- Evidence: Information presented in testimony or in documents that is used to persuade the fact finder (judge or jury) to decide the case for one side or the other.
- Fiscal year: The fiscal year is the accounting period for the government. For the federal government, this begins on October 1 and ends on September 30. The fiscal year is designated by the calendar year in which it ends; for example, fiscal year 2006 begins on October 1, 2005 and ends on September 30, 2006.
- group: include any committee, subgroup, or representative of such entities. See 15 USC 77s
- issuer: means every person who issues or proposes to issue any security. See 15 USC 77b
- Liabilities: The aggregate of all debts and other legal obligations of a particular person or legal entity.
- officer: includes any person authorized by law to perform the duties of the office. See 1 USC 1
- Oversight: Committee review of the activities of a Federal agency or program.
- person: means an individual, a corporation, a partnership, an association, a joint-stock company, a trust, any unincorporated organization, or a government or political subdivision thereof. See 15 USC 77b
- Territory: means Puerto Rico, the Virgin Islands, and the insular possessions of the United States. See 15 USC 77b
For the purpose of all investigations which, in the opinion of the Commission, are necessary and proper for the enforcement of this subchapter, any member of the Commission or any officer or officers designated by it are empowered to administer oaths and affirmations, subpena witnesses, take evidence, and require the production of any books, papers, or other documents which the Commission deems relevant or material to the inquiry. Such attendance of witnesses and the production of such documentary evidence may be required from any place in the United States or any Territory at any designated place of hearing.
(d) Federal and State cooperation
(1) The Commission is authorized to cooperate with any association composed of duly constituted representatives of State governments whose primary assignment is the regulation of the securities business within those States, and which, in the judgment of the Commission, could assist in effectuating greater uniformity in Federal-State securities matters. The Commission shall, at its discretion, cooperate, coordinate, and share information with such an association for the purposes of carrying out the policies and projects set forth in paragraphs (2) and (3).
(2) It is the declared policy of this subsection that there should be greater Federal and State cooperation in securities matters, including–
(A) maximum effectiveness of regulation,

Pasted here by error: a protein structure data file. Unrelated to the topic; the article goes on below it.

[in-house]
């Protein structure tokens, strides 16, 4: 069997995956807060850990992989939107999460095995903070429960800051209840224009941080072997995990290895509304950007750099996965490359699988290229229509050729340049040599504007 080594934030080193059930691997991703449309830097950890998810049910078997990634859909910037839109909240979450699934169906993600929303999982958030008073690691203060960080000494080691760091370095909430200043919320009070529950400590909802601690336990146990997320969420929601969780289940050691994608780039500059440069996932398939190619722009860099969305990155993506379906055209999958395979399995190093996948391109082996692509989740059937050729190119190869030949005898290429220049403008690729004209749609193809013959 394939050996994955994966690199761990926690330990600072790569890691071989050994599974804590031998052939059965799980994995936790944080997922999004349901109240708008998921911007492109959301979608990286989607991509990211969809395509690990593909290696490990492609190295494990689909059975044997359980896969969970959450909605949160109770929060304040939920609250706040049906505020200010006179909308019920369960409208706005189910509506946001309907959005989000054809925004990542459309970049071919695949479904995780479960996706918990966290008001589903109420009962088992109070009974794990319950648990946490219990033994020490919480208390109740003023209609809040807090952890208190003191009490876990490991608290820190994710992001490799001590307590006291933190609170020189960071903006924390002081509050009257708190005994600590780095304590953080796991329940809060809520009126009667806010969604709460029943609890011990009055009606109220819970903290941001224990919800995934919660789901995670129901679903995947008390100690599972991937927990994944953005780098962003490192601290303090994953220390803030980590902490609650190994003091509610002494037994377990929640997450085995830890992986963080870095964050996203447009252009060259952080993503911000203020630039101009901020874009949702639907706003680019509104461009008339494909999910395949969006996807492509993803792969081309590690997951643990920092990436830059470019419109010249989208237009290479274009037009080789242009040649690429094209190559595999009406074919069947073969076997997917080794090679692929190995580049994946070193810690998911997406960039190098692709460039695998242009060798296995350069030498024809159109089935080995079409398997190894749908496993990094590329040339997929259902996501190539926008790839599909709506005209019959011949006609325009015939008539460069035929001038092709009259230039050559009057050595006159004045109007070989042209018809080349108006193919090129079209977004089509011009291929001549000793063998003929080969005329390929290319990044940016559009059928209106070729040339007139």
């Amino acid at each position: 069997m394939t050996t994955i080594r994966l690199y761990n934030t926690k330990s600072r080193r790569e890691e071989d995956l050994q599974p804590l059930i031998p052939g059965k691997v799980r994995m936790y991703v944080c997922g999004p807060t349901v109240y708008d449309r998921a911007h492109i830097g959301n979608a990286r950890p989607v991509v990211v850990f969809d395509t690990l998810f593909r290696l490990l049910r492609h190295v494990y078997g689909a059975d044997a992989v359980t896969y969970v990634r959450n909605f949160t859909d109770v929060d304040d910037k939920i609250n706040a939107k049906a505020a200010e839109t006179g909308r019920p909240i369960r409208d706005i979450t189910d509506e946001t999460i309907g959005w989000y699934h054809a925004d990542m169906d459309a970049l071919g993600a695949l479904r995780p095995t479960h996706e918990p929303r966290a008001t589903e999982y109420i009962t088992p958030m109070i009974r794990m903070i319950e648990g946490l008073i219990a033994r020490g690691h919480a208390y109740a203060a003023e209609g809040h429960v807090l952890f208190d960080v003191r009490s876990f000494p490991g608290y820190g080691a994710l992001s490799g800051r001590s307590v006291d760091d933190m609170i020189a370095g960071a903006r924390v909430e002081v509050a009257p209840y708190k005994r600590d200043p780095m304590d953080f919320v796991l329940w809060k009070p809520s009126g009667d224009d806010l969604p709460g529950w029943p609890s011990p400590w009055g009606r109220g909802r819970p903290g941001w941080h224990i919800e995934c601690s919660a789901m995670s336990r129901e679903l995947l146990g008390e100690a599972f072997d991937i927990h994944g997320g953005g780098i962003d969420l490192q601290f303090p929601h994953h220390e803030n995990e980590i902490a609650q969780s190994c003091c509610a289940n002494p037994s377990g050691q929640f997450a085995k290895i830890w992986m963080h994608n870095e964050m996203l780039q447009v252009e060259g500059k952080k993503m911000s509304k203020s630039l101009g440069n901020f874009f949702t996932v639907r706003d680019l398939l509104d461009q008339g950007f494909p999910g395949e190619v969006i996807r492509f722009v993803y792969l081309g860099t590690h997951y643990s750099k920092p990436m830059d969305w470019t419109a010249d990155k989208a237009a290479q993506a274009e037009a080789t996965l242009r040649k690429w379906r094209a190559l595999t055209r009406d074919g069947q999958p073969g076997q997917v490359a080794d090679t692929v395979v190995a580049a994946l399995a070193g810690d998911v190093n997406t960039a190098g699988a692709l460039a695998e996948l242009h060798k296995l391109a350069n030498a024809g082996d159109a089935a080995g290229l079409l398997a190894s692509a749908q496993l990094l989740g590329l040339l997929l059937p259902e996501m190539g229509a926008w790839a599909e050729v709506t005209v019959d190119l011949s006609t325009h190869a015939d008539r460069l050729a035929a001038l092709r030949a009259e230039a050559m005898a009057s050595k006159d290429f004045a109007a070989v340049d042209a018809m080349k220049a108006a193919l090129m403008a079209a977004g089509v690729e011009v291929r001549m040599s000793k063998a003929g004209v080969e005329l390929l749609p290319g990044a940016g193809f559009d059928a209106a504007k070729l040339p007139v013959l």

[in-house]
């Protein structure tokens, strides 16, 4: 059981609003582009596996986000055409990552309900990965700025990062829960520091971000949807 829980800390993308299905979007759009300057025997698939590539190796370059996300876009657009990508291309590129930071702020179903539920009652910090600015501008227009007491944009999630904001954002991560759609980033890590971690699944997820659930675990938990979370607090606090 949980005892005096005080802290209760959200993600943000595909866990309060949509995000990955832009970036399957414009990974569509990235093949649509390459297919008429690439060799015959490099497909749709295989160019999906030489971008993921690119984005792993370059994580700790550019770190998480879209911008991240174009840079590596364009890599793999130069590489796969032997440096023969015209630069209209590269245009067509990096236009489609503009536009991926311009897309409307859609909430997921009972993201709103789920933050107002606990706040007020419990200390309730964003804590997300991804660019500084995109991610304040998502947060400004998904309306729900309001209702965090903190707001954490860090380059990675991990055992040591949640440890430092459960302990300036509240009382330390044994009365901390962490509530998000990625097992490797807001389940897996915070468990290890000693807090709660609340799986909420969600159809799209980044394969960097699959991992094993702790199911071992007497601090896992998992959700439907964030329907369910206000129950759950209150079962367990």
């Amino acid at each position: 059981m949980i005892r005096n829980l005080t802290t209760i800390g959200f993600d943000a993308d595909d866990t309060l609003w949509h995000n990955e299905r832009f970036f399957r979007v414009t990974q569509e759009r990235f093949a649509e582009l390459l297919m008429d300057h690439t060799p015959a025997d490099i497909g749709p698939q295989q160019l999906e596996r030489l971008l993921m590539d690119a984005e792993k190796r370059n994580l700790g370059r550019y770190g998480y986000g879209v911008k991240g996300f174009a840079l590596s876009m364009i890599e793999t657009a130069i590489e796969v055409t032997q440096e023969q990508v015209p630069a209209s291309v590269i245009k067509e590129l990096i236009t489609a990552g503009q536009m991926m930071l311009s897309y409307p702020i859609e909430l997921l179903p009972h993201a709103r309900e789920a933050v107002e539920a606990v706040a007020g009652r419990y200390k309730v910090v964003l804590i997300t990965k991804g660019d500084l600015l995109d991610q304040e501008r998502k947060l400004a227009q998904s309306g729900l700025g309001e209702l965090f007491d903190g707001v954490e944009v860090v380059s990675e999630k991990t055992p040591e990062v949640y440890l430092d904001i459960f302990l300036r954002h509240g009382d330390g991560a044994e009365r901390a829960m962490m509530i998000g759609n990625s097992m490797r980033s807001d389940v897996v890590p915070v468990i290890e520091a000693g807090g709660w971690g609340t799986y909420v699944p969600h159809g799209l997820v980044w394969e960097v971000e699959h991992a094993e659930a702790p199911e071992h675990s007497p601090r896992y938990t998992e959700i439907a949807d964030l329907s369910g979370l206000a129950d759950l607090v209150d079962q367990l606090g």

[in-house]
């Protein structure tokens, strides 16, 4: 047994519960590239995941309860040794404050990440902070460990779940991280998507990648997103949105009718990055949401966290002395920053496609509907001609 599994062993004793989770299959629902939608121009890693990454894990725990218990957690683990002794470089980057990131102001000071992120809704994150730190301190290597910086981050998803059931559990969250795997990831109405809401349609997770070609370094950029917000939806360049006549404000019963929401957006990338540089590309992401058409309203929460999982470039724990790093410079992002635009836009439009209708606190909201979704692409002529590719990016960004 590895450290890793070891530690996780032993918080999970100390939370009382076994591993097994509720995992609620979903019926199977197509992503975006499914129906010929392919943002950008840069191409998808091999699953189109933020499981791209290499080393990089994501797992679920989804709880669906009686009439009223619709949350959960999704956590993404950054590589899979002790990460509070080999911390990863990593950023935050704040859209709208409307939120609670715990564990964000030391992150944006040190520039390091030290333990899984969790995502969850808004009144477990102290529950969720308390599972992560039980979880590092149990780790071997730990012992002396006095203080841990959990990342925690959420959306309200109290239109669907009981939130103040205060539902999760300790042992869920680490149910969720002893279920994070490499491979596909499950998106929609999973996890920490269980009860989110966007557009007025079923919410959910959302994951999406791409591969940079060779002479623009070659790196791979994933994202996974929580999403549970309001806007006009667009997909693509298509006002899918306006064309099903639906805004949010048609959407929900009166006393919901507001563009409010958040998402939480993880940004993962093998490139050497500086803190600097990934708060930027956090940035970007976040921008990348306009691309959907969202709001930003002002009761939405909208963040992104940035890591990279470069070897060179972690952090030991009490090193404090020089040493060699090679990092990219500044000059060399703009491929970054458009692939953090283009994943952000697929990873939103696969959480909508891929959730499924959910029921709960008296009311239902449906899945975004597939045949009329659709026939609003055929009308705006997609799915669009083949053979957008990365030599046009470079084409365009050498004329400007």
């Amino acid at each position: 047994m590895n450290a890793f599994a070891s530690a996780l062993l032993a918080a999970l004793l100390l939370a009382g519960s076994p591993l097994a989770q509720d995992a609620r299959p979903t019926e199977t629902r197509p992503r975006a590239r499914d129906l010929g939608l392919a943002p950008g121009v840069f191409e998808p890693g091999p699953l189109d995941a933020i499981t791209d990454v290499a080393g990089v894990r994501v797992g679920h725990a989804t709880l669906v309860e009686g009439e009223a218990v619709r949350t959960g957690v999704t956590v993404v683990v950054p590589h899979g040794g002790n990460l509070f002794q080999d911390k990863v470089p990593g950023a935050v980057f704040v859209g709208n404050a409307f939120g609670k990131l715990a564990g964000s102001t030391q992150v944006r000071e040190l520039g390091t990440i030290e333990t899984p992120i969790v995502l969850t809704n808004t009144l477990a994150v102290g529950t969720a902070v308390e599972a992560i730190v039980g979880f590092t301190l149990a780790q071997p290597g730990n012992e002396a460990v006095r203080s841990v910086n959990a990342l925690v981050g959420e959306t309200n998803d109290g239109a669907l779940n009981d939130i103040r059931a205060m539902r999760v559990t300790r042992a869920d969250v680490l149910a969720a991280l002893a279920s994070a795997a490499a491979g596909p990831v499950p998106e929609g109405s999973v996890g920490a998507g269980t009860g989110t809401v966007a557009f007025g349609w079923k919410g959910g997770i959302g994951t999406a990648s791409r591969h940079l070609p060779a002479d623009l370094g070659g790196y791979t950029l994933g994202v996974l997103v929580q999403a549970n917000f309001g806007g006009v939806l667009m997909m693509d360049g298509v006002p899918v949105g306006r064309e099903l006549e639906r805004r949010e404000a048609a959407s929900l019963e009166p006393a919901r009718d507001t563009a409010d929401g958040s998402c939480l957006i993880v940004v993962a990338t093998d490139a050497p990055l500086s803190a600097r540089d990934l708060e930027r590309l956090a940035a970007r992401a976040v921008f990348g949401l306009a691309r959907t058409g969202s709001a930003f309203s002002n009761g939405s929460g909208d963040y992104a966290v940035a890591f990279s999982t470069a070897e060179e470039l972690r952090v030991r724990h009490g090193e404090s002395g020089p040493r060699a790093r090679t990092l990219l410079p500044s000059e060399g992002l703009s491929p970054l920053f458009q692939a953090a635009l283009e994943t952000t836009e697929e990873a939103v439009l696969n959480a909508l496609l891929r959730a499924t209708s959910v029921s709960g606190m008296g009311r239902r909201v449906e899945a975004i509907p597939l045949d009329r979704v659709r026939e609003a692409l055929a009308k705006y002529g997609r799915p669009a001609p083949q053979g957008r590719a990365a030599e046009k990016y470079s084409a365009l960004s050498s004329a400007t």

(B) maximum uniformity in Federal and State regulatory standards,
(C) minimum interference with the business of capital formation, and
(D) a substantial reduction in costs and paperwork to diminish the burdens of raising investment capital (particularly by small business) and to diminish the costs of the administration of the Government programs involved.
(3) The purpose of this subsection is to engender cooperation between the Commission, any such association of State securities officials, and other duly constituted securities associations in the following areas:
(A) the sharing of information regarding the registration or exemption of securities issues applied for in the various States;
(B) the development and maintenance of uniform securities forms and procedures; and
(C) the development of a uniform exemption from registration for small issuers which can be agreed upon among several States or between the States and the Federal Government. The Commission shall have the authority to adopt such an exemption as agreed upon for Federal purposes. Nothing in this chapter shall be construed as authorizing preemption of State law.
(4) In order to carry out these policies and purposes, the Commission shall conduct an annual conference as well as such other meetings as are deemed necessary, to which representatives from such securities associations, securities self-regulatory organizations, agencies, and private organizations involved in capital formation shall be invited to participate.
(5) For fiscal year 1982, and for each of the three succeeding fiscal years, there are authorized to be appropriated such amounts as may be necessary and appropriate to carry out the policies, provisions, and purposes of this subsection. Any sums so appropriated shall remain available until expended.